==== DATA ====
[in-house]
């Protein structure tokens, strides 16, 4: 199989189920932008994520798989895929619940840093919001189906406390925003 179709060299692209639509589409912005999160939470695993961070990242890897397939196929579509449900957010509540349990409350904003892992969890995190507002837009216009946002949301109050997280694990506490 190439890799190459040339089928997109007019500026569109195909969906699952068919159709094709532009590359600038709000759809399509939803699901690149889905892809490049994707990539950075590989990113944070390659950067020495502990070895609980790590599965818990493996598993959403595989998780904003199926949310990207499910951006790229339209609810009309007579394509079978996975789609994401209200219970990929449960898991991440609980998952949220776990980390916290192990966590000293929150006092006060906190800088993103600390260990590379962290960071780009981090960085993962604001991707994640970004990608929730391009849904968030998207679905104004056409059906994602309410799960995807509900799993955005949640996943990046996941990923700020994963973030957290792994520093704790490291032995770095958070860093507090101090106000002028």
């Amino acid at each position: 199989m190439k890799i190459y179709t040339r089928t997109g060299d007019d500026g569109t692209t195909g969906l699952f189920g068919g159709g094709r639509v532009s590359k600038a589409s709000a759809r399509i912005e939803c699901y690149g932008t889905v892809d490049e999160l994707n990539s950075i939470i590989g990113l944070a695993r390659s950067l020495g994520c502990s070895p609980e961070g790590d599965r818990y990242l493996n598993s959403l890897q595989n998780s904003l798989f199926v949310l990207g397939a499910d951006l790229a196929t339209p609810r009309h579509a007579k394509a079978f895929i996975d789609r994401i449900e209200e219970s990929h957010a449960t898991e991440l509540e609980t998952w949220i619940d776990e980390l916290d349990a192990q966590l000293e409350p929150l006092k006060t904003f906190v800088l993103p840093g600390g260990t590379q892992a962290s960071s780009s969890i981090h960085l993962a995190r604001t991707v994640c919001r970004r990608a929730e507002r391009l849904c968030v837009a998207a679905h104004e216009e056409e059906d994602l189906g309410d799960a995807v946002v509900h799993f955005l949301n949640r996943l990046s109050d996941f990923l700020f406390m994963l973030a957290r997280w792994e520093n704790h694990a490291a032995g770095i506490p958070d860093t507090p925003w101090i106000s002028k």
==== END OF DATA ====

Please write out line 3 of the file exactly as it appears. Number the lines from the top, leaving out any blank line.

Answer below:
């Amino acid at each position: 199989m190439k890799i190459y179709t040339r089928t997109g060299d007019d500026g569109t692209t195909g969906l699952f189920g068919g159709g094709r639509v532009s590359k600038a589409s709000a759809r399509i912005e939803c699901y690149g932008t889905v892809d490049e999160l994707n990539s950075i939470i590989g990113l944070a695993r390659s950067l020495g994520c502990s070895p609980e961070g790590d599965r818990y990242l493996n598993s959403l890897q595989n998780s904003l798989f199926v949310l990207g397939a499910d951006l790229a196929t339209p609810r009309h579509a007579k394509a079978f895929i996975d789609r994401i449900e209200e219970s990929h957010a449960t898991e991440l509540e609980t998952w949220i619940d776990e980390l916290d349990a192990q966590l000293e409350p929150l006092k006060t904003f906190v800088l993103p840093g600390g260990t590379q892992a962290s960071s780009s969890i981090h960085l993962a995190r604001t991707v994640c919001r970004r990608a929730e507002r391009l849904c968030v837009a998207a679905h104004e216009e056409e059906d994602l189906g309410d799960a995807v946002v509900h799993f955005l949301n949640r996943l990046s109050d996941f990923l700020f406390m994963l973030a957290r997280w792994e520093n704790h694990a490291a032995g770095i506490p958070d860093t507090p925003w101090i106000s002028k």